• What is fake news? What isn’t fake news?
  • The danger of fake news.
  • The political deployment of the “fake news” label.
  • The role of the media in U.S. politics.
  • How to spot fake news sites and stories.
  • How to verify facts before spreading fake news.
  • How to call out fake news and keep your friends.
  • The difference between news and satire.

Contacting Elected Officials: Influencing Decision Makers featured politicians with experience on the city council and county council, as mayor, and in the state legislature, as well as the district representative for our local congressperson. Topics included:

  • How to identify your elected officials.
  • How to identify decision makers.
  • Strategies to make your voice heard.
  • Dealing with social anxiety.
  • Phone calls, letters, emails, and petitions.
  • Lobbying and personal meetings.
  • Creative ways to share your message.
  • What to do when you can’t get through.

The Legislative Process: Influencing National, State, and Local Policy Debates featured a former state senator and current members of the county council and city council. We discussed:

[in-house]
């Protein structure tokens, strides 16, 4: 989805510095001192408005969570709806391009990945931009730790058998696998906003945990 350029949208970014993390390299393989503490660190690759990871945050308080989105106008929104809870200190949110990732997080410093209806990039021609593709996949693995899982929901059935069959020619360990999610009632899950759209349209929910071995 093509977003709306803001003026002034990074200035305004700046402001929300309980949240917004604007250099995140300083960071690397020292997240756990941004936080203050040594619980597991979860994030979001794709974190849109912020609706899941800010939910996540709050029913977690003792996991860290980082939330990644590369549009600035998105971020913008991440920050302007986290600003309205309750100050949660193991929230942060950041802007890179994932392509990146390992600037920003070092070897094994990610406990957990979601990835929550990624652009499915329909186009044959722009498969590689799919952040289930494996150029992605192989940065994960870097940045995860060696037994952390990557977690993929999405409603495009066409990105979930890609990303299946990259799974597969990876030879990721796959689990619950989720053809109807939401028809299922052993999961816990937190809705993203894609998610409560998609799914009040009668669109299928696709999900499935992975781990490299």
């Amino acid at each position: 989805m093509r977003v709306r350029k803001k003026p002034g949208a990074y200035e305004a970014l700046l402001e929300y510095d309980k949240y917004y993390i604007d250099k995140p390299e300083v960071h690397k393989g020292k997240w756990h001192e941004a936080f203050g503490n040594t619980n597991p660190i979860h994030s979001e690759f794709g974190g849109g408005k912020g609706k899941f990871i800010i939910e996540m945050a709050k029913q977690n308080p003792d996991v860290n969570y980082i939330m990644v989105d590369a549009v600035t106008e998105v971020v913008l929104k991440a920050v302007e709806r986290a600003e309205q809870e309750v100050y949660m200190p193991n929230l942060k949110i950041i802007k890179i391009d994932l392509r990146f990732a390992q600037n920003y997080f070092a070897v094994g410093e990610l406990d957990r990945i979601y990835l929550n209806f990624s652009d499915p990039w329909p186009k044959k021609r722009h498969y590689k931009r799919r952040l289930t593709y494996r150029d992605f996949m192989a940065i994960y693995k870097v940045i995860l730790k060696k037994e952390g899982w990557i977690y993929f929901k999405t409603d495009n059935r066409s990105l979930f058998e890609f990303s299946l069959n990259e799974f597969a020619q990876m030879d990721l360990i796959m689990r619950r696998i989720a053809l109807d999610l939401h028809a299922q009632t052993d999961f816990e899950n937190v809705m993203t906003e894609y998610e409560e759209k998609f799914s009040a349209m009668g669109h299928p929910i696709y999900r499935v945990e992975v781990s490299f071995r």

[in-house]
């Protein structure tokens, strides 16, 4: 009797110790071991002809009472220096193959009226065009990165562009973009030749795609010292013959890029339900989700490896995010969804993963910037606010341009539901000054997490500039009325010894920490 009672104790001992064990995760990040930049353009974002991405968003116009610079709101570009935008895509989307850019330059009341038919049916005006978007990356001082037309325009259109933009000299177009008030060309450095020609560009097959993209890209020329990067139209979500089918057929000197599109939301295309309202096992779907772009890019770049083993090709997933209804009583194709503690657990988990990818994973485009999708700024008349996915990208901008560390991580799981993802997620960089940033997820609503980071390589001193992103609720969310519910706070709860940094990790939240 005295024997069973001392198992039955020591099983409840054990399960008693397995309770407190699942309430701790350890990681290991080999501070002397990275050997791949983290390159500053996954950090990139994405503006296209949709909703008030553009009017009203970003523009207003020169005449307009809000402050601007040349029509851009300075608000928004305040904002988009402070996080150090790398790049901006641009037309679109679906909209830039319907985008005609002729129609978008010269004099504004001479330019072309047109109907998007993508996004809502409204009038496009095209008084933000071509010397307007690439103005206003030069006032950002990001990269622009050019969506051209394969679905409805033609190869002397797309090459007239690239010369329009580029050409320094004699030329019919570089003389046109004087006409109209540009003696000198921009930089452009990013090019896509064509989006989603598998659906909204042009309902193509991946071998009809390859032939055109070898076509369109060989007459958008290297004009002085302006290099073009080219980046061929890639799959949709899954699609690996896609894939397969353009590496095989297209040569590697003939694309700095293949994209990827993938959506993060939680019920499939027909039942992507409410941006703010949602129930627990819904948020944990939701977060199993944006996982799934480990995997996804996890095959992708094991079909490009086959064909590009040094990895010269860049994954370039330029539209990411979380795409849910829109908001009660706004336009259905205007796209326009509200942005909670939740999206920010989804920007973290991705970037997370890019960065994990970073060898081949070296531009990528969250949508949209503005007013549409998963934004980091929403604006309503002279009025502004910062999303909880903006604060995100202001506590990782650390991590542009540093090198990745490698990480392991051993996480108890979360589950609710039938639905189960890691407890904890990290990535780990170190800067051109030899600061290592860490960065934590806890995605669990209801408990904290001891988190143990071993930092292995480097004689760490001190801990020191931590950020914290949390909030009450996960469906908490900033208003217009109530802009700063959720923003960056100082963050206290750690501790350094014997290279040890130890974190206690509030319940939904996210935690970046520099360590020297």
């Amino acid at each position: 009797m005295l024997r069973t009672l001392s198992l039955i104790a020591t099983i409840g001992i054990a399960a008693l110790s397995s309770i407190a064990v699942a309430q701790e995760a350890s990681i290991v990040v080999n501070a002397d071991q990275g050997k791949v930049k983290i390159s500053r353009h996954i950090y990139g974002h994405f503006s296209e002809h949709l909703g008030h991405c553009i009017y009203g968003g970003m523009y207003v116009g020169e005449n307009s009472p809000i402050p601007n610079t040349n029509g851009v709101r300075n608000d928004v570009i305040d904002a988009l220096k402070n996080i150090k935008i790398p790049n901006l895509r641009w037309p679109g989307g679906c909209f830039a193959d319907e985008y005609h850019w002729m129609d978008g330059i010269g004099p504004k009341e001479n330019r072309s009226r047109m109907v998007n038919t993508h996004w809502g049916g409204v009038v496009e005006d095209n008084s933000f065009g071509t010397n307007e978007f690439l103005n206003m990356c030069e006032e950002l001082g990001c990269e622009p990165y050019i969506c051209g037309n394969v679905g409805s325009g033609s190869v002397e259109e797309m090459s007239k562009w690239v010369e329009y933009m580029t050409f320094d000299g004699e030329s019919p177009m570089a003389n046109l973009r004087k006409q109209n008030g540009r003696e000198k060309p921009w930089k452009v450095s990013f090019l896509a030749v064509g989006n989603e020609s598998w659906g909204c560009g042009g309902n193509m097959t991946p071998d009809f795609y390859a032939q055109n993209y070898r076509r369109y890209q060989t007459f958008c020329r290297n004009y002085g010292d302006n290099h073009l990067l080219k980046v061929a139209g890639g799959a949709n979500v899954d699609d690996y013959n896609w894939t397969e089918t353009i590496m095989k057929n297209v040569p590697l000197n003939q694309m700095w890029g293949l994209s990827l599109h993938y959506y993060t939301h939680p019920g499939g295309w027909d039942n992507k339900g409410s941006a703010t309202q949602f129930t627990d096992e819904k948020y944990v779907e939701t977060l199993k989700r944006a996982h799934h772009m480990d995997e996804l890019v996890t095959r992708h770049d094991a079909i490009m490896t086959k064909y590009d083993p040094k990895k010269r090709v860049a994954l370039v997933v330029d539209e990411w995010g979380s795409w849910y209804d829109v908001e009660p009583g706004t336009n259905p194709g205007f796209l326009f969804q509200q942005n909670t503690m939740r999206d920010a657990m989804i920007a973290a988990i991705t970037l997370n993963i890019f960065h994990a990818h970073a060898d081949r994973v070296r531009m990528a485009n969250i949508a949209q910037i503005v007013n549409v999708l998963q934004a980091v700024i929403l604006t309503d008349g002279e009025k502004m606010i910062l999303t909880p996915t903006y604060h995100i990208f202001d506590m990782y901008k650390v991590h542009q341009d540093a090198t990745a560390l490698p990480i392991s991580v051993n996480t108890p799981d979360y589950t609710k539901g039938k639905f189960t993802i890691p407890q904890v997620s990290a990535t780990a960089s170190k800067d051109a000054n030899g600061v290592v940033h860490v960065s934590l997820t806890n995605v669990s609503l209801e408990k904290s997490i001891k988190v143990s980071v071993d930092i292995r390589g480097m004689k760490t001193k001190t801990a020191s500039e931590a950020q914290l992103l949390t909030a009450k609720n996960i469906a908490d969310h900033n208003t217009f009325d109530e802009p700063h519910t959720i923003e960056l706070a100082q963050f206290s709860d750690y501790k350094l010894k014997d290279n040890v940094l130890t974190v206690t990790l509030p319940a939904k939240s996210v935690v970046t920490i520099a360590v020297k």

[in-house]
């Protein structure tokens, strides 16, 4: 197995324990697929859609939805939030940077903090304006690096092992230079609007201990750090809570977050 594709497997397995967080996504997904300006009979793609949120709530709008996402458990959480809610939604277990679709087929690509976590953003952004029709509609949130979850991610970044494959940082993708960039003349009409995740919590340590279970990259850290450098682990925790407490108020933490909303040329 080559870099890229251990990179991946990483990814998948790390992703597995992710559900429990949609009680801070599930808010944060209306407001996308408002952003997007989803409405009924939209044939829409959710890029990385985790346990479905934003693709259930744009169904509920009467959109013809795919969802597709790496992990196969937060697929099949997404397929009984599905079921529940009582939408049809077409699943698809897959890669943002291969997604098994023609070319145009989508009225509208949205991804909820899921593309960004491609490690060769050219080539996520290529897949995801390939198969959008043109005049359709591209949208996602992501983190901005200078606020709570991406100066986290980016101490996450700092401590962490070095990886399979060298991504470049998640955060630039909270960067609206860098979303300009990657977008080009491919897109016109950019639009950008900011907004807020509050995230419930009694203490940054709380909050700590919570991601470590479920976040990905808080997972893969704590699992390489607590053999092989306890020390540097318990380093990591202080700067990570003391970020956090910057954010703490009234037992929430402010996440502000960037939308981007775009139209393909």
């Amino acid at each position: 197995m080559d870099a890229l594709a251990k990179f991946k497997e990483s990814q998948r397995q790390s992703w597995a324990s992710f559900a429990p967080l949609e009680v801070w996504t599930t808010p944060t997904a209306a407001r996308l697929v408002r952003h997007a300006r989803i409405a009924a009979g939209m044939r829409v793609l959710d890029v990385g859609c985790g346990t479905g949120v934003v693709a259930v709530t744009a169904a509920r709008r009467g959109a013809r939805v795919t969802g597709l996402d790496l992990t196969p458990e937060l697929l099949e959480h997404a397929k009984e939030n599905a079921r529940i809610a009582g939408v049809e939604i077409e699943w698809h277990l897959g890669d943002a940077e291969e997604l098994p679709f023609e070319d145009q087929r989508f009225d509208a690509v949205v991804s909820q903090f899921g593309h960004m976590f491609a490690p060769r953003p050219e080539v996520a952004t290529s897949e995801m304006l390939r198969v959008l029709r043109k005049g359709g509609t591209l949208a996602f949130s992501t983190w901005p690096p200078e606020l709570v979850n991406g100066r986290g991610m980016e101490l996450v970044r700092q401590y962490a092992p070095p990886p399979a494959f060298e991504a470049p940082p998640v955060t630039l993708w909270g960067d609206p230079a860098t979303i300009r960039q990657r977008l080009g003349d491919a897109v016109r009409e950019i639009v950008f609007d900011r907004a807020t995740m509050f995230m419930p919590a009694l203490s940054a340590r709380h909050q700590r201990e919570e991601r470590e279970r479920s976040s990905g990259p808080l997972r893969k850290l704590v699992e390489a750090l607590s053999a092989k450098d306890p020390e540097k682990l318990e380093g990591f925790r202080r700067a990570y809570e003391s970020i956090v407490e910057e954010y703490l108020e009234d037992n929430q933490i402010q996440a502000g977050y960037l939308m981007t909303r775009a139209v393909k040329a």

• How a bill becomes a law – U.S. Congress.
  • How a bill becomes a law – Indiana General Assembly.
  • How and when you can influence legislation.
  • How to track legislation.
  • How to read a bill for yourself.
  • How to access public meetings, hearings, and floor debates.
  • How to stay up-to-date on bills that matter to you.
  • How to participate in city and county policy debates.
  • How to write your own laws!

Protest 101: Making Your Voice Heard featured a history professor, a women’s and gender studies professor who both taught about, and participated in, political protests, along with the activists representing local organizations that had recently hosted highly visible protests and rallies in our community. Topics of discussion included:

  • When to organize a protest.
  • How to organize a protest.
  • How to attract participants.
  • How to craft a message.
  • How to gain media coverage.
  • How to protest safely and legally.
  • How to stay out of jail (if that is your objective).
  • The principles of non-violence.
  • How to make a difference if you cannot attend.

Solving Community Problems: A Step-by-Step Guide to Civic Leadership featured four local community organizers representing different types of organizations and approaches to civic leadership. Topics included:

  • Defining the problem.
  • Identifying the decision maker.
  • Gauging public support.
  • Persuading the decision maker.
  • Building coalitions.
  • Using the calendar.
  • Engaging the media.
  • Funding your initiative.
  • The 3-3-3 advocacy method for real results.
  • Preserving victory and learning from defeat.